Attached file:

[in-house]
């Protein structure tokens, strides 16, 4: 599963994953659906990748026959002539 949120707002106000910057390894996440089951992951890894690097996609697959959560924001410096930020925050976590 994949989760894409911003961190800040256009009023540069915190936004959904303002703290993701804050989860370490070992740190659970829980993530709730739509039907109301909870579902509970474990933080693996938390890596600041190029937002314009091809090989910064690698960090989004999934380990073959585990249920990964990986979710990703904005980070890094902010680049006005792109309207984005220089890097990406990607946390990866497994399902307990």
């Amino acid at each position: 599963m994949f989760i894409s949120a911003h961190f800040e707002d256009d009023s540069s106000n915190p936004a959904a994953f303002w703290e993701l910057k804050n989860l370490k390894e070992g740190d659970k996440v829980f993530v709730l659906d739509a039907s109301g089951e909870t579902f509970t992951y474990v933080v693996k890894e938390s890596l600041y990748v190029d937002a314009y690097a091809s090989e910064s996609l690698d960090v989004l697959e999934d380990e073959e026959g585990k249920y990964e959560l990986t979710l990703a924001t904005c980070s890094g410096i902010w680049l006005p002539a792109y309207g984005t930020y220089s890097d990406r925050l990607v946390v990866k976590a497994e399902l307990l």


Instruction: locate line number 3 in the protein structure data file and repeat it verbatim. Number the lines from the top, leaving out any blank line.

């Amino acid at each position: 599963m994949f989760i894409s949120a911003h961190f800040e707002d256009d009023s540069s106000n915190p936004a959904a994953f303002w703290e993701l910057k804050n989860l370490k390894e070992g740190d659970k996440v829980f993530v709730l659906d739509a039907s109301g089951e909870t579902f509970t992951y474990v933080v693996k890894e938390s890596l600041y990748v190029d937002a314009y690097a091809s090989e910064s996609l690698d960090v989004l697959e999934d380990e073959e026959g585990k249920y990964e959560l990986t979710l990703a924001t904005c980070s890094g410096i902010w680049l006005p002539a792109y309207g984005t930020y220089s890097d990406r925050l990607v946390v990866k976590a497994e399902l307990l």